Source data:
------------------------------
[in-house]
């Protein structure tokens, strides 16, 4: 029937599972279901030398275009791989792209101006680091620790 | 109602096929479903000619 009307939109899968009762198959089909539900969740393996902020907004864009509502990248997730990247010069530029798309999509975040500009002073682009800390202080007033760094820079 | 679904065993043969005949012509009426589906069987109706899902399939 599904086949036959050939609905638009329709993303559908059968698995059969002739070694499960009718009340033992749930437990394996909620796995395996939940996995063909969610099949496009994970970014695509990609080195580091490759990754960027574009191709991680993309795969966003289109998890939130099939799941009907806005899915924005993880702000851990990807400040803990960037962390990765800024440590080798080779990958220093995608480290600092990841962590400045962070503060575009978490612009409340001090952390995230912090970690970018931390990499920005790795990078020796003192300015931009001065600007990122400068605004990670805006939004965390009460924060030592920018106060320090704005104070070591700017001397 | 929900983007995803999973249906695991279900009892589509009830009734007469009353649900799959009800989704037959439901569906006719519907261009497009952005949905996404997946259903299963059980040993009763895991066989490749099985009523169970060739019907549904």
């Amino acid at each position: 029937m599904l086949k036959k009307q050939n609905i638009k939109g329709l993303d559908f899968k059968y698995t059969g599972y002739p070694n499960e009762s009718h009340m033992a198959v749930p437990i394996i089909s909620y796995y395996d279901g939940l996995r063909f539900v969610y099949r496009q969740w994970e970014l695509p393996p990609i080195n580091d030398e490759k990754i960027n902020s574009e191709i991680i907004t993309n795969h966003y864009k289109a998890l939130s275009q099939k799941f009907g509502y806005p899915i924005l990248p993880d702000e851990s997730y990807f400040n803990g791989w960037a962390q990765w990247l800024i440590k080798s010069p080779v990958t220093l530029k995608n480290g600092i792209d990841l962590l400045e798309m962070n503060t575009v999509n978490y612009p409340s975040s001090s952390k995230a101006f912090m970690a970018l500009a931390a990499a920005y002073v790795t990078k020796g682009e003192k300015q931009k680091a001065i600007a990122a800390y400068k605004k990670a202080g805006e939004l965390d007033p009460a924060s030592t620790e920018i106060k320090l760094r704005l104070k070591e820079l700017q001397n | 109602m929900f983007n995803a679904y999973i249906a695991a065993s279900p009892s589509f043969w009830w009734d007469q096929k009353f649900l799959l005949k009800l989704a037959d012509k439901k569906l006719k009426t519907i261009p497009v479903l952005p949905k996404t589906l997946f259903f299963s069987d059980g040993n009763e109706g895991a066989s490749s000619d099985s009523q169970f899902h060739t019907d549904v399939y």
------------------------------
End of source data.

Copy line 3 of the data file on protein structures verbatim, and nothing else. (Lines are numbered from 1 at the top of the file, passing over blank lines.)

């Amino acid at each position: 029937m599904l086949k036959k009307q050939n609905i638009k939109g329709l993303d559908f899968k059968y698995t059969g599972y002739p070694n499960e009762s009718h009340m033992a198959v749930p437990i394996i089909s909620y796995y395996d279901g939940l996995r063909f539900v969610y099949r496009q969740w994970e970014l695509p393996p990609i080195n580091d030398e490759k990754i960027n902020s574009e191709i991680i907004t993309n795969h966003y864009k289109a998890l939130s275009q099939k799941f009907g509502y806005p899915i924005l990248p993880d702000e851990s997730y990807f400040n803990g791989w960037a962390q990765w990247l800024i440590k080798s010069p080779v990958t220093l530029k995608n480290g600092i792209d990841l962590l400045e798309m962070n503060t575009v999509n978490y612009p409340s975040s001090s952390k995230a101006f912090m970690a970018l500009a931390a990499a920005y002073v790795t990078k020796g682009e003192k300015q931009k680091a001065i600007a990122a800390y400068k605004k990670a202080g805006e939004l965390d007033p009460a924060s030592t620790e920018i106060k320090l760094r704005l104070k070591e820079l700017q001397n | 109602m929900f983007n995803a679904y999973i249906a695991a065993s279900p009892s589509f043969w009830w009734d007469q096929k009353f649900l799959l005949k009800l989704a037959d012509k439901k569906l006719k009426t519907i261009p497009v479903l952005p949905k996404t589906l997946f259903f299963s069987d059980g040993n009763e109706g895991a066989s490749s000619d099985s009523q169970f899902h060739t019907d549904v399939y």